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Teachers accused of ignoring homophobic bullying

Resource type: News

Irish Examiner |

GLEN is an Atlantic grantee.

The Joint Oireachtas Committee on Education heard that homophobic bullying needs to be tackled through the Department of Education instructing schools to include specific mention of it in their anti-bullying policies.

In a joint submission by GLEN ( Gay and Lesbian Equality Network) and the BeLonG To youth service, the committee heard there was a documented link between bullying suffered by gay and lesbian teenagers and self-harm and suicide.

Both groups said the department needed to re-establish the intradepartmental working group which has previously explored the implementation of policies on gay and lesbian issues across various departments.

They also said the department needs to update its 1993 Anti-Bullying Guidelines to Schools to address homophobic bullying, and for the department to specifically question schools on the issue.

Sandra Gowran, GLEN director of education policy, said while there was a small number of schools that have been pro-active in tackling homophobic bullying, up to 90% of schools did not make specific mention of the issue in their anti-bullying policies.

Dr Carol-Anne O’Brien of BeLonG To said this was probably not intentional, but “the fear is that it remains silent and invisible” to school management and staff.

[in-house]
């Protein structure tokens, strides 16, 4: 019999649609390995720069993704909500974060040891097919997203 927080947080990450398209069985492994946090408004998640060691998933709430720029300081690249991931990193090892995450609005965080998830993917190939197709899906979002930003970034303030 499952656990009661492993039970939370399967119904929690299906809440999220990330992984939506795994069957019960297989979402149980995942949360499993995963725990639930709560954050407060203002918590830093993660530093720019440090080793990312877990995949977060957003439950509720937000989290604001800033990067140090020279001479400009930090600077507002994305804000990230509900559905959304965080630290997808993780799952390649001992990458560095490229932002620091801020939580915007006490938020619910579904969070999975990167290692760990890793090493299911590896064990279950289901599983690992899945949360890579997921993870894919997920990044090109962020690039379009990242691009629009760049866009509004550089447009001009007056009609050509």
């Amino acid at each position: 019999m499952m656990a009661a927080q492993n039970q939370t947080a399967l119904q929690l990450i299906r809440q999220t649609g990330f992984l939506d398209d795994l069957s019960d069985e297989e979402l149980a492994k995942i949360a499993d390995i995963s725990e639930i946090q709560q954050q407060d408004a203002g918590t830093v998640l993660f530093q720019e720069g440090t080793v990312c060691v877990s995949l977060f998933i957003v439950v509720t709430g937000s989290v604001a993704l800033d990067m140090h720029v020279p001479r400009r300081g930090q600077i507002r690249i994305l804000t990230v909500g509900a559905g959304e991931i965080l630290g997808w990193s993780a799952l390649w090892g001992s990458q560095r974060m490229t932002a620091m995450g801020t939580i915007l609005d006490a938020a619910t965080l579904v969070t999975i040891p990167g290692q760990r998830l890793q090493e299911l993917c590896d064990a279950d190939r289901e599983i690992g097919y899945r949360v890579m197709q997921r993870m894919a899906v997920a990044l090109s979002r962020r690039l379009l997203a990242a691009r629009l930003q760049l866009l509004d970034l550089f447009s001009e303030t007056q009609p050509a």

Children in primary school are now using words such as “gay” and “bender” as terms of abuse, the committee heard.

The Teachers Union of Ireland (TUI), it emerged, is now following other unions in developing a policy on sexual orientation for teachers.

Ms Gowran said she was aware of cases where students had been called abusive names in front of teachers who pretended not to hear.

“Teachers fear that they will not have the backing of principals and boards of management [if they tackle the issue],” she said.

Data published earlier this year showed that half of gay, lesbian and transgender students had been called abusive names related to their sexual orientation by fellow students, while one-third heard homophobic comments made by staff. One-in-five admitted to missing school over concerns over their treatment, while there was a 27% rate of self-harm.

Ms Gowran said a circular to all schools from the department instructing management to instigate their own policies regarding the prevention of homophobic bullying would be “a huge advance”.

Related Resources


Children & Youth, LGBT

Global Impact:

Republic of Ireland


Gay and Lesbian Equality Network, GLEN